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Age Friendliness Research Study

Research Study.jpg

The Age-Friendliness Research Study generated interest and allowed May and Bev to form a small Age-Friendly Riverview steering committee adding community members, Joe Distascio and Judy Jennings.


Michelle Porter PhD, Director, Centre on Aging, oversaw and Stephanie Chesser PhD, Assistant Professor, U of M, led the research study.  Its purpose was to assess the age-friendliness of Riverview using citizen scientists to collect and analyze data.  Ten people, 9 women and 1 man, with the average age of 61, were recruited to participate in the study.  The citizen scientists each took a one hour walk around the neighbourhood of Riverview using a tablet to take pictures of barriers and supports to age-friendliness.  They recorded commentary about each picture taken and marked the picture as positive or negative for age-friendliness.  GPS tracking was used to show the locations of the pictures.  Following the data collection phase of the study, U. of M. professors and graduate students compiled the data and set up a structure for the citizen scientists to analyze it during two 2-hour meetings in the fall of 2018.  The citizen scientists identified themes related to barriers and supports for age-friendliness in Riverview.  A concluding analysis of the themes led to the identification of 3 priority areas: housing, mobility, and community centres.  Once these priority areas and their accompanying supports and barriers were identified, the citizen scientists brainstormed ideas for neighbourhood change.

Study Results



  1. Housing

    1. Supports

      1. Housing options: Variety: Apartments & Condos on Osborne, different sized houses, Women’s Housing Initiative Manitoba.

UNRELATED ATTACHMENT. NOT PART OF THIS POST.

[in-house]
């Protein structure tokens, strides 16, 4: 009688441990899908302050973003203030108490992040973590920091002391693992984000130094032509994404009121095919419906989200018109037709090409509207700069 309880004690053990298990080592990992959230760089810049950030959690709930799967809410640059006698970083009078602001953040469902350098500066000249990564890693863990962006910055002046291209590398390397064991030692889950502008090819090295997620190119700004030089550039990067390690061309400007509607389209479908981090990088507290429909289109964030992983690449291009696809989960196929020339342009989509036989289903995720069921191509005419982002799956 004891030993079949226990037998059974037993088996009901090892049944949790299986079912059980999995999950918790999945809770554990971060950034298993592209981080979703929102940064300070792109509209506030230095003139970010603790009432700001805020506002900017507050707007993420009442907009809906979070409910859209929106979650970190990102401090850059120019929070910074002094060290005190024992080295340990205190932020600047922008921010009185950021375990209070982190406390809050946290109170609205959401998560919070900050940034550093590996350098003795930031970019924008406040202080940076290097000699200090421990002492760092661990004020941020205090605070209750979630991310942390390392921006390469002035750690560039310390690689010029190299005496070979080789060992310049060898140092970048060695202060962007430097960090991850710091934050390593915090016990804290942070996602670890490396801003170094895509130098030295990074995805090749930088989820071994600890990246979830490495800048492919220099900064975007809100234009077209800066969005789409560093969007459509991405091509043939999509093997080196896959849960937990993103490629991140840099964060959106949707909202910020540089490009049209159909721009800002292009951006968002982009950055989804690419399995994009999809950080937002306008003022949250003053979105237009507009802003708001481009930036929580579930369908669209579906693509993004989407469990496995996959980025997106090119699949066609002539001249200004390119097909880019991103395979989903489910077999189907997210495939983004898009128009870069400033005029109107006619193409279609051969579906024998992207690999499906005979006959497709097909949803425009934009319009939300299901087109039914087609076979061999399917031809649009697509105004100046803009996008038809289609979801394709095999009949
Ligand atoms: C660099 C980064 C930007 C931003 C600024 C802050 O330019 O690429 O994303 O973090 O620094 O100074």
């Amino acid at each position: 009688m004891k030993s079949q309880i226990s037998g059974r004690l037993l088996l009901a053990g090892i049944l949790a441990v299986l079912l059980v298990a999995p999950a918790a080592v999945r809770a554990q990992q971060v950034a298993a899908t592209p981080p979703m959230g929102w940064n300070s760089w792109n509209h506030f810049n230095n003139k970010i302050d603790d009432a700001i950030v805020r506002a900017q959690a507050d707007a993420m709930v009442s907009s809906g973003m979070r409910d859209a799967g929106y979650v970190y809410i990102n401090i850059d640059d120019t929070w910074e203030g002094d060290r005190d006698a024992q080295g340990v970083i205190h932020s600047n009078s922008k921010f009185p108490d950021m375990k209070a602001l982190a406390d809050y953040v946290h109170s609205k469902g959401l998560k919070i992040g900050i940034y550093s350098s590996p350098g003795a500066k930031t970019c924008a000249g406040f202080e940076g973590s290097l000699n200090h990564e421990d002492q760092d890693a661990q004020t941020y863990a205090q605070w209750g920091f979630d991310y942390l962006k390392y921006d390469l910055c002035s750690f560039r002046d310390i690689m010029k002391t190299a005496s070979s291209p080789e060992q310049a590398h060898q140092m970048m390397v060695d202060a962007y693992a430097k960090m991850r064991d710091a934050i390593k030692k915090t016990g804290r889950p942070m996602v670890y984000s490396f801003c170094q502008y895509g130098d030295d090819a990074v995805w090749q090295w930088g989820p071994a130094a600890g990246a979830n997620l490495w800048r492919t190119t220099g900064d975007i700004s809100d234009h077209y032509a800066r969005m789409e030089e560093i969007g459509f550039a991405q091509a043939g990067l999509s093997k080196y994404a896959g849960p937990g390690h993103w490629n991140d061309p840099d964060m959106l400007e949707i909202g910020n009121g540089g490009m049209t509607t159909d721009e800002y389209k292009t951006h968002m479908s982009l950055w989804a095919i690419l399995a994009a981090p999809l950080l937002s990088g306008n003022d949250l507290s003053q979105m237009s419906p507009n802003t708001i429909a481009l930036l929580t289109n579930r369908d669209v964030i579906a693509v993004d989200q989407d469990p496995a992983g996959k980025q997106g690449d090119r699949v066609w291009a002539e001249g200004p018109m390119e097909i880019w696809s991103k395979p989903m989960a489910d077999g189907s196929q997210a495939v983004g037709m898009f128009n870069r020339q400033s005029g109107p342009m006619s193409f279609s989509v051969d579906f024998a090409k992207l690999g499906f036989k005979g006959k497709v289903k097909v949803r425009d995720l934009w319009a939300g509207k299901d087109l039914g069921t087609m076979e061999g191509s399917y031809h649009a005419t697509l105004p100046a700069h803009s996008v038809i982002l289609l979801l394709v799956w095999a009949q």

2. Multi-generational neighbourhood-People of different ages to support each other

    2. Barriers

      1. Affordability of condos or larger homes or upkeep on current home in Riverview.

      2. Accessibility-self-maintenance and mobility-especially multi-story homes

    3. Possible solutions

      1. Convert large homes to condos or co-ops

      2. Student/senior housing

      3. Apprenticeship programs or community service to help maintain or upgrade homes

      4. Change existing homes + build new homes that are more conductive to senior mobility issues

  2. Mobility

    1. Supports

      1. Bicycle-Friendly Neighbourhood (relatively safe, connections, repair shop)

      2. Bus #95-Comes into community, affordable transportation

    2. Barriers

      1. Possibility that low volume Bus#95 will be discontinued

      2. Road repairs

      3. Uneven walking surfaces

      4. Walkway plowing

      5. Accessibility to nature

    3. Possible Solutions

      1. Bikes-connect gaps in river trail

      2. Sustainable model for Bus #95

      3. Fix both roads & back lanes in a timely manner

      4. Sidewalks repaired properly for safe walking and effective snowplowing

      5. More benches near pathways; ramp access; railings on stairs and ramps


  1. Community Centres

    1. Supports

      1. Community-run & inspired

      2. Multi-age

      3. Learning & gathering spaces

    2. Possible solutions

      1. Ask community leaders for participation & ideas in age-friendly projects

      2. More programs for older people; ask older people to organize what they want

      3. Advocate for using other spaces (e.g. schools and green space use)

      4. Work community projects through community centres; connect with centres to organize

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